Jackson Tse walked off the ice inside the Schenectady Curling Club with a huge smile on his face. He was never too good on ice skates. But this? This he could do.
“It was easier than I thought,” the 11-year-old said, his younger sister Maddie nodding nearby. “I always thought the stone would be heavier.”
The 2014 Sochi Winter Olympics end today, and if you’re like anyone else with a TV tuned to an NBC channel you’ve probably glimpsed a minute (or hours) of curling on the big screen — you know, that sport with the crazy broom action.
As Schenectady’s local curling club rediscovers every four years, the sport is either harder or easier than the public thinks. It’s easier if you believe that every Olympic sport must somehow be extremely difficult. It’s harder if you believe that curling is just sliding a stone and pushing a broom. Either way, the eclectic sport gains the attention of the masses every four years and that means big business for local clubs like Schenectady’s, which introduced about 500 newcomers to the sport during two open house sessions this weekend.
“I saw it on the Olympics one year and thought, I can do that,” said Shannon Magee, 36, of Slingerlands. “I knew there was this club close to us. If I wanted to try bobsledding or luge I would have had to go all the way up to Lake Placid. And this was kind of a little niche sport that you don’t ever see too much of, you know?”
The Olympics have always meant increased interest in certain sports every four years. Capital Region ski centers have said they see a larger than usual turnout from people inspired by the Winter Games. But curling clubs haven’t always had this uptick.
While curling was included as one of the original five Winter Olympics sports at the 1924 Chamonix games — along with bobsleigh, ice hockey, skiing and skating — it disappeared from the games and the public conscience for more than 70 years before being reintroduced as an official Olympic sport in 1998.
Of course, curling got its start well before the Olympics. It was invented in Scotland in the early 1500s, and dedicated clubs around the world have worked to grow their numbers regardless of the attention curling gets on the international stage.
Curling first started in Schenectady in 1907 and by 1951 the Schenectady Curling Club was operating out of its current facility on Balltown Road by the Mohawk Golf Course. During curling’s long absence from the Olympics, local membership stagnated at around 100 members. But its reintroduction at the 1998 Nagano Games sparked local interest and since then membership has swelled to more than 200.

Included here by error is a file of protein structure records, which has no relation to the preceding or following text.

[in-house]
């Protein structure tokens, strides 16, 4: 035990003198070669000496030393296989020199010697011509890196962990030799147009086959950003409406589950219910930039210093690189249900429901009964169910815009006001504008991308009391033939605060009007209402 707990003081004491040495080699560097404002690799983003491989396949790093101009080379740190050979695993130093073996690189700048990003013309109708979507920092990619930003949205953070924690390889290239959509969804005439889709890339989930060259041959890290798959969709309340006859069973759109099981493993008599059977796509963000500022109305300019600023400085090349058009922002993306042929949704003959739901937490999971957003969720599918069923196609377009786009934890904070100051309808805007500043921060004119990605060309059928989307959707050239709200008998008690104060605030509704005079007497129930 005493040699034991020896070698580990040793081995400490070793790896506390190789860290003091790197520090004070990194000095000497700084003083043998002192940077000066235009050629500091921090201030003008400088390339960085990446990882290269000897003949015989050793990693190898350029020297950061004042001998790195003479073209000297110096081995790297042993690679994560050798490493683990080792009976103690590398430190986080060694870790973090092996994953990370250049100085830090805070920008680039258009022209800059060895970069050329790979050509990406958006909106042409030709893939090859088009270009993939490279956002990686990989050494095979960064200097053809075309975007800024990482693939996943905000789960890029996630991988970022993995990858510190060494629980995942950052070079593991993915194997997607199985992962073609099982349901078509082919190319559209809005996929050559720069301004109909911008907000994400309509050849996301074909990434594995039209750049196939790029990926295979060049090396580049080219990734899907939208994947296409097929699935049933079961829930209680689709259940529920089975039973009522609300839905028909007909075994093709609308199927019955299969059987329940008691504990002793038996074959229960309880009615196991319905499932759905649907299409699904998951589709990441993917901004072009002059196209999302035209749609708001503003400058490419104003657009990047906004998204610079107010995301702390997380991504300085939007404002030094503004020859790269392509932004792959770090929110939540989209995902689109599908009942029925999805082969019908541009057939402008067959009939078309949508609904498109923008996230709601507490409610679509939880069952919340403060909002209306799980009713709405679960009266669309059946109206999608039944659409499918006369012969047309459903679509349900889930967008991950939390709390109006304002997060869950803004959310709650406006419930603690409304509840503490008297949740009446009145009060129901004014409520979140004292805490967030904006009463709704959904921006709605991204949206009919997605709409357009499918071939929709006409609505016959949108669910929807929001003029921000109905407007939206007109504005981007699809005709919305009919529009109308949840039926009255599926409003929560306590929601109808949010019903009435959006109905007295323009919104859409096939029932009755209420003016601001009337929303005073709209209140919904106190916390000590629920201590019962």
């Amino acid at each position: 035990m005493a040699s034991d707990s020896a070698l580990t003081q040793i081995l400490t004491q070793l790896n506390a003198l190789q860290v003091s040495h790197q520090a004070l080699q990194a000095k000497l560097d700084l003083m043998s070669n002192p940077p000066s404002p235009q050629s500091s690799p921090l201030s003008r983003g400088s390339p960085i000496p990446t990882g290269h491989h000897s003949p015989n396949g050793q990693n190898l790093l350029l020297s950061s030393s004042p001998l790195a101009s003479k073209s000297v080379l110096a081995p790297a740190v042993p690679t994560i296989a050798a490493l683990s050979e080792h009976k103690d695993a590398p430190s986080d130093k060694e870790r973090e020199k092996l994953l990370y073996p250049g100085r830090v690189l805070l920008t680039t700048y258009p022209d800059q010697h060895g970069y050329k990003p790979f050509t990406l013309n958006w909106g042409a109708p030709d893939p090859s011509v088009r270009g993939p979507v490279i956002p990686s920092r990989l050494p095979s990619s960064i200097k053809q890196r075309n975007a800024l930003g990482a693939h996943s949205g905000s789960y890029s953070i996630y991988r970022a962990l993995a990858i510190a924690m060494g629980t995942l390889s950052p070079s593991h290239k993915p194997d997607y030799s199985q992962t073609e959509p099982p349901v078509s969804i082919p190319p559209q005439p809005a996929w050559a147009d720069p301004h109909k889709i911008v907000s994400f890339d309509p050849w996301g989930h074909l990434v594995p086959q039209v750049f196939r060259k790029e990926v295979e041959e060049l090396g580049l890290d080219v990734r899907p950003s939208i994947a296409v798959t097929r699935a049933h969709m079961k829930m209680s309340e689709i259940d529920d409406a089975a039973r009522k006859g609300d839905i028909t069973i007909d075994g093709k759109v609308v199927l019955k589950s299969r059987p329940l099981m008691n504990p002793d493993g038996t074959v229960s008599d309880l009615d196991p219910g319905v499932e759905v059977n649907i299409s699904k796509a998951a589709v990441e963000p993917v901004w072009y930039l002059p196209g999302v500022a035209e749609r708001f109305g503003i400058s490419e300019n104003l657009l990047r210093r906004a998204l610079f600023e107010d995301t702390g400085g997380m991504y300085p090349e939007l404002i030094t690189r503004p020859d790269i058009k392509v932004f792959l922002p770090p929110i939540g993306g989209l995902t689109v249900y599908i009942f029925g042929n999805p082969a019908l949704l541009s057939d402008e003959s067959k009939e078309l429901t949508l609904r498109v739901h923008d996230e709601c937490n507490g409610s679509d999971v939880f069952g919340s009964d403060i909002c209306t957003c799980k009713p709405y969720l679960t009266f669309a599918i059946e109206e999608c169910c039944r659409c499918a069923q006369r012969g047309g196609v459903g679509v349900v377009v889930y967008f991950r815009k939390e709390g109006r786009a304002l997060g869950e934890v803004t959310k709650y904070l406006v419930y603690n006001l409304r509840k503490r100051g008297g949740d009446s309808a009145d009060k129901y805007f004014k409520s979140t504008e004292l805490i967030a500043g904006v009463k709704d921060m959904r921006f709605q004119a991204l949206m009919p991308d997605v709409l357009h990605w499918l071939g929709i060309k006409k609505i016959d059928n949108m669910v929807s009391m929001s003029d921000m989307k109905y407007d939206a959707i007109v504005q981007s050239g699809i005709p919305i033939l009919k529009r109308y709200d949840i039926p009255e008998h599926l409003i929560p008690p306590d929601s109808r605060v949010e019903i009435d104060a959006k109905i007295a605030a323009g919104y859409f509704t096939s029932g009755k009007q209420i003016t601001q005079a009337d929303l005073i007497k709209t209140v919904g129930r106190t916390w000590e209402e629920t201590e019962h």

“We expect to be over 250 this year, maybe even 300 by next year, with this interest,” said club President Robert Klees. “The Olympics are quite a boom for us. We host these open houses each fall, but during the Olympics we always host extra.”
In the off years, the club may see as many as 25 or 30 new members. Members range from 6-year-olds to nonagenarians, another indication of the sport’s appeal and accessibility.
Klees describes it as an everyman sport, the kind of thing you see on TV and think: “I can do that.” The goal is to slide a polished granite stone that weighs about 40 pounds on a sheet of ice toward a target of four concentric rings. The most points are earned when the stone lands in the button, or the center ring. Two sweepers with brooms stay slightly ahead of the stone as it slides, sweeping the pebbled ice in front of the stone to smooth it out and send the stone down a desired path.
“A lot of people are here to try it because they see it on TV,” he said. “I saw it on TV six years ago and got hooked. I got on the ice and fell down my first time and was like, this is going to be fun. I was a hockey player, and being athletic definitely helps you with the balance and flexibility. But even un-athletic people come in here and can be extremely good at this sport.”
That’s one of the reasons you’ll hear people describe it as “chess on ice.” Curling is more about strategy and teamwork than about Olympian feats of strength or speed. Magee also likes it for its sportsmanship.
“It’s very social,” she said. “After every game, you sit down at a table with the other team, you have a drink and you talk about the match. It’s a really good way to meet new people.”
Some older club members fell into the sport by accident, before it was emblazoned on TV screens every four years.
Tom Vickerson, 51, grew up on Balltown Road and was constantly wondering what the white cinder block building across the street was for.
“A friend of mine I went to school with, his family curled. So he brought me over here one day and I’ve been in love with the sport ever since.”
He was 14 at the time.
“That was the 1970s and a lot of people didn’t know about it,” he said. “When I started curling people looked at me funny. 'You do what?’ they always asked. But now that it’s on TV, it’s becoming more mainstream.”
After Vickerson got out of the Navy in 1984, he married his wife and moved to Rochester, where they joined a curling club and played until 2000. They moved back to Niskayuna that year and have been members of the Schenectady Curling Club ever since.
“My boys are fourth-generation curlers out of this club because my wife’s grandparents curled here, her parents curled here, we curl here and now our kids curl here,” said Vickerson, who was helping out at the open house Saturday. “It’s something different. No matter your athletic ability, it’s a sport you can excel in. To curl at the Olympic level, yeah, you’ve got to be pretty fit and athletic. But just to do club curling, anybody can do it. Our oldest member right now is 92 and he’s out on the ice two to three times a week.”